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Expats arriving in Indonesia might experience something of a sensory overload. This is especially true for those moving to Jakarta, a big, bustling city with a population of more than 10 million. Poverty and shanty towns are a common sight in Indonesia and are in stark contrast to the more modern buildings that scrape Jakarta's skyline.
Traffic in most major Indonesian cities is a huge problem and the congestion is some of the worst in the world. Cities are not pedestrian friendly, and sidewalks are often uneven or obstructed with roadworks. Another large adjustment for expats moving to Indonesia is the quality of the air in the cities. Pollution is a concern, particularly for those with respiratory problems.
On the plus side, Indonesians are generally friendly people with a good sense of humour. Expats should feel safe and welcome in their neighbourhoods, and making local friends is a great way to feel more at home.
Time in Indonesia
Time can be a flexible concept in Indonesian culture, so much so that the phrase 'jam karet' (rubber time) has become famous in the country. Expats can expect to have meetings cancelled without notice and for business associates and local friends to be late quite often.
Indonesians are generally relaxed about time and would rather spend extra time speaking to someone and building a relationship than being on time for their next meeting.
Language barrier in Indonesia
The official language of Indonesia is Bahasa Indonesia. English is also spoken and the most widely heard local dialect is Javanese. We recommend expats take the time to learn a few phrases in Bahasa Indonesia as it will make day-to-day tasks, like shopping or directing a taxi driver, much easier.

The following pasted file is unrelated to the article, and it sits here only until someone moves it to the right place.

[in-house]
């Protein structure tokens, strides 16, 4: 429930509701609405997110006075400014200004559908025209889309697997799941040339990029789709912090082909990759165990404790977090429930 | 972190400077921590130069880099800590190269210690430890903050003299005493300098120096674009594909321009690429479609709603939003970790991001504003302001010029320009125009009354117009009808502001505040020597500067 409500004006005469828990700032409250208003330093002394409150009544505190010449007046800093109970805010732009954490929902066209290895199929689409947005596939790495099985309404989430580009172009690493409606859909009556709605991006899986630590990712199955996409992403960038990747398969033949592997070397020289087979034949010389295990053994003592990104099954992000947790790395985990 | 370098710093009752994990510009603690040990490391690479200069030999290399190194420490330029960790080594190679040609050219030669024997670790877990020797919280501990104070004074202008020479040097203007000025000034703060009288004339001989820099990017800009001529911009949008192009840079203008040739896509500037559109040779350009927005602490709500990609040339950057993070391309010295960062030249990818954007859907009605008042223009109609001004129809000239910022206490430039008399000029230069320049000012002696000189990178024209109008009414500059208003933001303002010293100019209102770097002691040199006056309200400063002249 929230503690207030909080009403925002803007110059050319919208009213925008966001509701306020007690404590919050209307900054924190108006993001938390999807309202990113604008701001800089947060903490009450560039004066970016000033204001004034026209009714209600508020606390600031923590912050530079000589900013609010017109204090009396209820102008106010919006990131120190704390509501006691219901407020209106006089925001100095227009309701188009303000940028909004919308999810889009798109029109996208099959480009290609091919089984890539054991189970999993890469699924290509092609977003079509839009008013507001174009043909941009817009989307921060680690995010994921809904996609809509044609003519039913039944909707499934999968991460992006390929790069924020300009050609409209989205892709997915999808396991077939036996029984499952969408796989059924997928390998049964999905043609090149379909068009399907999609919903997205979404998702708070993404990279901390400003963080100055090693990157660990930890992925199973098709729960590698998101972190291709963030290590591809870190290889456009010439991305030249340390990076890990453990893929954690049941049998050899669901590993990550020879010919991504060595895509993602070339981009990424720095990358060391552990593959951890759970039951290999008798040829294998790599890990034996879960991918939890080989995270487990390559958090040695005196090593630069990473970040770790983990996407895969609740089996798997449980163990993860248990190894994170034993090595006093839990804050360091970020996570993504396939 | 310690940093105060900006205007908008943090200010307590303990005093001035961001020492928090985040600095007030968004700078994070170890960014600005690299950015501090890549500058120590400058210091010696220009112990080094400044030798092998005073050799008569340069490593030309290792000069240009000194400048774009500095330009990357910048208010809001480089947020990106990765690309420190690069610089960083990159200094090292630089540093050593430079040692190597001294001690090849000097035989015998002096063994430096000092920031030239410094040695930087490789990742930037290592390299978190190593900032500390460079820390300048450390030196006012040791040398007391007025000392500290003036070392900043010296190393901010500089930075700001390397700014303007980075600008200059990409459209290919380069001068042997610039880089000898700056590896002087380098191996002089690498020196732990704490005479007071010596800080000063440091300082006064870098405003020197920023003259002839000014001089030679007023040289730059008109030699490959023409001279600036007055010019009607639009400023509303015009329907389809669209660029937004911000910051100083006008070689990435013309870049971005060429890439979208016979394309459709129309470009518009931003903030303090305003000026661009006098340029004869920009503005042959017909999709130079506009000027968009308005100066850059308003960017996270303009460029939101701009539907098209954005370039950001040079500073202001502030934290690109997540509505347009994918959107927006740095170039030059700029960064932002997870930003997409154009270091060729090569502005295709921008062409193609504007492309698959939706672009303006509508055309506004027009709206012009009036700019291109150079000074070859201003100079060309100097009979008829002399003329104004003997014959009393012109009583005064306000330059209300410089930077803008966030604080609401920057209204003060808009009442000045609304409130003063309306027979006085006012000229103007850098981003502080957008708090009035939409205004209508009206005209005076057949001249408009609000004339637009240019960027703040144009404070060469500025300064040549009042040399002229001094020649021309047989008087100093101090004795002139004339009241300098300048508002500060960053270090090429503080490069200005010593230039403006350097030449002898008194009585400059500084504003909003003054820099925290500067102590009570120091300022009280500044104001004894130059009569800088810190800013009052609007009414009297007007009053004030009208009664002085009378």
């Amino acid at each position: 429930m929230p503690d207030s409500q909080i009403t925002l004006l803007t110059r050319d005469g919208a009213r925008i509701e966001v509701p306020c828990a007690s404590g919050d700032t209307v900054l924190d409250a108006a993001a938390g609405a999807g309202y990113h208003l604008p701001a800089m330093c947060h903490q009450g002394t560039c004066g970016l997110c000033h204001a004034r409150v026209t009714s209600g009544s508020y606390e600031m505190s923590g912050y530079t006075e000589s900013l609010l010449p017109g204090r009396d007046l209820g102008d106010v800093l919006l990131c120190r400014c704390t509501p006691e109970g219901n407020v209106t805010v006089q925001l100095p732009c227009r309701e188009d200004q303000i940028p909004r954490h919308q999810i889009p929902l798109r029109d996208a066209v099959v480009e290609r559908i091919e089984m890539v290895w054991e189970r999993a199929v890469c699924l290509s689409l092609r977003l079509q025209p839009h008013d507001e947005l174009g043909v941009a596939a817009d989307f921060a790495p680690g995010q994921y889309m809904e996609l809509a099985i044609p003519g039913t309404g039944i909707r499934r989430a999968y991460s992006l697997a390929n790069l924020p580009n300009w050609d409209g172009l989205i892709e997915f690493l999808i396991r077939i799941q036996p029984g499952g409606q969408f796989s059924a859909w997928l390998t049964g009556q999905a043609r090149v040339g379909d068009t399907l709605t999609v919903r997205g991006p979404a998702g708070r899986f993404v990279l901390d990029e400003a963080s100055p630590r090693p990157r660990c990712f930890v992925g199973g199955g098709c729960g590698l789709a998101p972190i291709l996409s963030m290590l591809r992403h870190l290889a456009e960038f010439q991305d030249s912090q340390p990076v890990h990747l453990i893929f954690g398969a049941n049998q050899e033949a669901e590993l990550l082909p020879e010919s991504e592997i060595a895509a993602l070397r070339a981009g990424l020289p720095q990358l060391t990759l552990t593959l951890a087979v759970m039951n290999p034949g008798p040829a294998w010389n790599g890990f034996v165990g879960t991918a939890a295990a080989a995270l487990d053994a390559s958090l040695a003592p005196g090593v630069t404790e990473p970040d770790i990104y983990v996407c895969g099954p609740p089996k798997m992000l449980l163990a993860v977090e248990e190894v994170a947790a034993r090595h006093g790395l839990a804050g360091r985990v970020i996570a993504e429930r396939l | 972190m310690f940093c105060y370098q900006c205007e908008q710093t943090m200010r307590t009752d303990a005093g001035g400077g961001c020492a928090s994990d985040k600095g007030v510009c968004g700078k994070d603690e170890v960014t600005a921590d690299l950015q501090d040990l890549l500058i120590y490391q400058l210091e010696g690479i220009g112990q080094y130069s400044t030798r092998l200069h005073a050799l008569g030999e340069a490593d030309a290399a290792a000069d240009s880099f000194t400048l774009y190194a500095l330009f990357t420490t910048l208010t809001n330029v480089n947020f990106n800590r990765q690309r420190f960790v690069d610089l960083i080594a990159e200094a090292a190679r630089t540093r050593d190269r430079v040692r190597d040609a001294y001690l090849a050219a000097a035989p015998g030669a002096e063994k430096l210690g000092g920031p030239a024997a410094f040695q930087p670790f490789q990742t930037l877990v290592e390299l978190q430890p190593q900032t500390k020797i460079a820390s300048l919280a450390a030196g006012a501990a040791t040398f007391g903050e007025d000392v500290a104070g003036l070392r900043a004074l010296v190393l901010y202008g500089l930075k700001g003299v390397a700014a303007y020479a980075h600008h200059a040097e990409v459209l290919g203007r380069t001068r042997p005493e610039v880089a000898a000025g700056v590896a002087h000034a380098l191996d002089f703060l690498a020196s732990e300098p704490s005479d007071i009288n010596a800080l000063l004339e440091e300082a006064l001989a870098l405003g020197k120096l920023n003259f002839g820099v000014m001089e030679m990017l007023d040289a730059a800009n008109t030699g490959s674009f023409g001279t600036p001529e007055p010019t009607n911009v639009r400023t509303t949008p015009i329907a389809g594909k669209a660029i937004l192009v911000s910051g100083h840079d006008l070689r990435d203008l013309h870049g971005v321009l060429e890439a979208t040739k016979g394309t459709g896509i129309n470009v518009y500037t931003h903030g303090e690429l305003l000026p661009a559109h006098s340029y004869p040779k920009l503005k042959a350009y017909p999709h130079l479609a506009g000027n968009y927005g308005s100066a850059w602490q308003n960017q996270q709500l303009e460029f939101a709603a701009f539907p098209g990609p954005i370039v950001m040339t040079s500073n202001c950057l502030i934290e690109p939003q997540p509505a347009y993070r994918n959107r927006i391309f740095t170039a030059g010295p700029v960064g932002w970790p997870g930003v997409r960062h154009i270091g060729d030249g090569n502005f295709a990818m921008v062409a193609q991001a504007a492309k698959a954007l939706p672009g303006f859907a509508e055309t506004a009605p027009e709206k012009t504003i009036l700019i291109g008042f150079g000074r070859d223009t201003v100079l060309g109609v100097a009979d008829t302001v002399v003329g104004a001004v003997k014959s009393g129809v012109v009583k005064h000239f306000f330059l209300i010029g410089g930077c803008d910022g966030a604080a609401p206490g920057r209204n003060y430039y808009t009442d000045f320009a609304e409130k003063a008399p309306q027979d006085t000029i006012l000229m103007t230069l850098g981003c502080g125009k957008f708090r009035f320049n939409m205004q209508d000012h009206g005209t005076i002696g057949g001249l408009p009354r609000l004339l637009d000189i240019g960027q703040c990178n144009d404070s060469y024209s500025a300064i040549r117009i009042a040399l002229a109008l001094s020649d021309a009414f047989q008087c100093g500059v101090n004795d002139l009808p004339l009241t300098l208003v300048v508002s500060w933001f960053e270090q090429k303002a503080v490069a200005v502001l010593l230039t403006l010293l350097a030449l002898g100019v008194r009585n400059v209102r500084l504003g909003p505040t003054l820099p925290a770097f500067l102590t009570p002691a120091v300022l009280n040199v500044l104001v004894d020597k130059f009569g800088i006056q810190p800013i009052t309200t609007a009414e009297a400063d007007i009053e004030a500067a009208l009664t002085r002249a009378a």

Meeting and greeting in Indonesia
The most common greeting in Indonesia is a handshake, although this differs in certain circumstances and in the interactions between different genders.
When a man is greeting a man, a handshake with the right hand is the most common. Handshakes are often accompanied by a slight bow of the head. At times both men will put their palm to their heart after shaking hands as a sign of respect. When a woman is greeting another woman, a handshake is common but sometimes just a nod of acknowledgement is used.
When men and women greet each other, handshakes are acceptable, but the man should always wait for the woman to initiate it. If a woman puts her hands in front of her chest in a prayer position it means she would prefer not to shake hands. In this case, the man should return the gesture.
Communication in Indonesia
As in many Asian cultures, it is important for Indonesian people to 'save face'. This means never publicly criticising or reprimanding someone. This custom also often results in Indonesians being quite vague if they have a problem and always telling someone what they want to hear, even if they have no intention of following through.
Face-to-face interactions are highly valued, especially in the business world. Expats are more likely to get attention and results from a face-to-face business meeting than from an email or phone call.
Bureaucracy in Indonesia
Even though Indonesia boasts a powerful economy, bureaucratic red tape is still a problem which hampers economic growth and potential for investment. Besides slowing down day-to-day tasks, this bureaucracy also causes problems for expats trying to get entry visas or work permits for Indonesia.
Religion in Indonesia
Indonesia has the world’s largest population of Muslims, and while foreigners would do well to dress modestly and respect Muslim customs, the religious differences shouldn't affect their day-to-day lives too much.
►For first-hand accounts from expats living in this vibrant archipelago, see Expat Experiences in Indonesia
"One of the first things I learned when I moved here is that the second you show frustration or raise your voice, you lose. And believe me, you will get frustrated a lot! Is it worth it in the end? I would still say yes. The people, food, geographical location and history is amazing. You just have to learn to live on rubber time." Read more about American expat Jennifer's life in Indonesia.
Are you an expat living in Indonesia?
Expat Arrivals is looking for locals to contribute to this guide, and answer forum questions from others planning their move to Indonesia. Please contact us if you'd like to contribute.
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